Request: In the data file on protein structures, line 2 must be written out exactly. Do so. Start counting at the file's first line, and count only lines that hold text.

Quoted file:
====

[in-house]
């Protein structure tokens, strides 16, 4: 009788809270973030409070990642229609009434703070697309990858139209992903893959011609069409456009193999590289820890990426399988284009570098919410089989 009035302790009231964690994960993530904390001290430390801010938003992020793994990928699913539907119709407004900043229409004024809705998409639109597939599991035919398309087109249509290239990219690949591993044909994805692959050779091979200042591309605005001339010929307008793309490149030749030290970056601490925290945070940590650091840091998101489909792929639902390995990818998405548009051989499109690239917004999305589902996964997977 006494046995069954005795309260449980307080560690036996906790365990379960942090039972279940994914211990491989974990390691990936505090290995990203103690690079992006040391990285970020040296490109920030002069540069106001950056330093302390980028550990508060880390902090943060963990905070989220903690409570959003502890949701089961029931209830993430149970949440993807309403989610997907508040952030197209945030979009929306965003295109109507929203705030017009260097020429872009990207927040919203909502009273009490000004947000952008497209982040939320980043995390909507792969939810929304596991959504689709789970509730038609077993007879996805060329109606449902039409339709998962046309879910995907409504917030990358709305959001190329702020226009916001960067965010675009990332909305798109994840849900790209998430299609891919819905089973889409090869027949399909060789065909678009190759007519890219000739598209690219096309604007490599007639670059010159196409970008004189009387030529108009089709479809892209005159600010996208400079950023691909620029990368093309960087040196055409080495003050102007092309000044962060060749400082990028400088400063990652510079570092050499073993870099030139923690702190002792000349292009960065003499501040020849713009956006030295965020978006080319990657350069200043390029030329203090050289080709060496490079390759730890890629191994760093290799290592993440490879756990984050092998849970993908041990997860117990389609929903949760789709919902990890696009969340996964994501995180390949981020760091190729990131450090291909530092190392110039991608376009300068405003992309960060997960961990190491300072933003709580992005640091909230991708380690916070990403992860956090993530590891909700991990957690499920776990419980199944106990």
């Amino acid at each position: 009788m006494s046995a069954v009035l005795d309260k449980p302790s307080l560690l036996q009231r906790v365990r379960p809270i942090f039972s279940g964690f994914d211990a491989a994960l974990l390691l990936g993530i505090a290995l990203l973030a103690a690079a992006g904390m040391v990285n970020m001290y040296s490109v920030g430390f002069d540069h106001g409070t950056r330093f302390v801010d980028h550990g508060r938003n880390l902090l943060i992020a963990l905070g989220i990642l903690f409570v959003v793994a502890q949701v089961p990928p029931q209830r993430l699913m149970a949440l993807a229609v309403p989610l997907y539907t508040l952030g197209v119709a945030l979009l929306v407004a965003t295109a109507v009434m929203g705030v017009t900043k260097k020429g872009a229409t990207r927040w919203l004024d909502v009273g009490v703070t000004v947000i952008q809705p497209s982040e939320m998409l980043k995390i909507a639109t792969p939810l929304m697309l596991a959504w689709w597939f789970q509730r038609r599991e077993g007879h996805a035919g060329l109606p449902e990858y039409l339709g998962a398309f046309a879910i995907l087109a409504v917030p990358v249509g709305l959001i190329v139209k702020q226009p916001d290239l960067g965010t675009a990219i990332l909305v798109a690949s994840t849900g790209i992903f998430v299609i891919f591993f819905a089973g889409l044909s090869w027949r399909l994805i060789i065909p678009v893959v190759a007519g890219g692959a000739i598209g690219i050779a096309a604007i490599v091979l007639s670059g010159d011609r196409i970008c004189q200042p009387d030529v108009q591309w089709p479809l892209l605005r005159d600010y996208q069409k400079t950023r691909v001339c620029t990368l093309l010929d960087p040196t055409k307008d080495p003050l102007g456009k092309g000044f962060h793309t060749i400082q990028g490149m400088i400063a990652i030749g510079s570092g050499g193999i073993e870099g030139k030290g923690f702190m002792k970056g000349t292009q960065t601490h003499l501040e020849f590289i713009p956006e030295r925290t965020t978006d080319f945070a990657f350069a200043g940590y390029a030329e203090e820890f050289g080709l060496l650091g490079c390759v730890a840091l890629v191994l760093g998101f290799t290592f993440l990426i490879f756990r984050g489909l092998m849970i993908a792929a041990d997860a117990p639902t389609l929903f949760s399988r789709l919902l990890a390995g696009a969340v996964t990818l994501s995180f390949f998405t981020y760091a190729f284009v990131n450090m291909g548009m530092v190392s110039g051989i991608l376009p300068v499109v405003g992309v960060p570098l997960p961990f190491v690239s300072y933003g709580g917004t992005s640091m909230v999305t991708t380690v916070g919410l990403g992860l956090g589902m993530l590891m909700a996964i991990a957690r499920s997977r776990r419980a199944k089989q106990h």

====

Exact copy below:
């Protein structure tokens, strides 16, 4: 009788809270973030409070990642229609009434703070697309990858139209992903893959011609069409456009193999590289820890990426399988284009570098919410089989 009035302790009231964690994960993530904390001290430390801010938003992020793994990928699913539907119709407004900043229409004024809705998409639109597939599991035919398309087109249509290239990219690949591993044909994805692959050779091979200042591309605005001339010929307008793309490149030749030290970056601490925290945070940590650091840091998101489909792929639902390995990818998405548009051989499109690239917004999305589902996964997977 006494046995069954005795309260449980307080560690036996906790365990379960942090039972279940994914211990491989974990390691990936505090290995990203103690690079992006040391990285970020040296490109920030002069540069106001950056330093302390980028550990508060880390902090943060963990905070989220903690409570959003502890949701089961029931209830993430149970949440993807309403989610997907508040952030197209945030979009929306965003295109109507929203705030017009260097020429872009990207927040919203909502009273009490000004947000952008497209982040939320980043995390909507792969939810929304596991959504689709789970509730038609077993007879996805060329109606449902039409339709998962046309879910995907409504917030990358709305959001190329702020226009916001960067965010675009990332909305798109994840849900790209998430299609891919819905089973889409090869027949399909060789065909678009190759007519890219000739598209690219096309604007490599007639670059010159196409970008004189009387030529108009089709479809892209005159600010996208400079950023691909620029990368093309960087040196055409080495003050102007092309000044962060060749400082990028400088400063990652510079570092050499073993870099030139923690702190002792000349292009960065003499501040020849713009956006030295965020978006080319990657350069200043390029030329203090050289080709060496490079390759730890890629191994760093290799290592993440490879756990984050092998849970993908041990997860117990389609929903949760789709919902990890696009969340996964994501995180390949981020760091190729990131450090291909530092190392110039991608376009300068405003992309960060997960961990190491300072933003709580992005640091909230991708380690916070990403992860956090993530590891909700991990957690499920776990419980199944106990």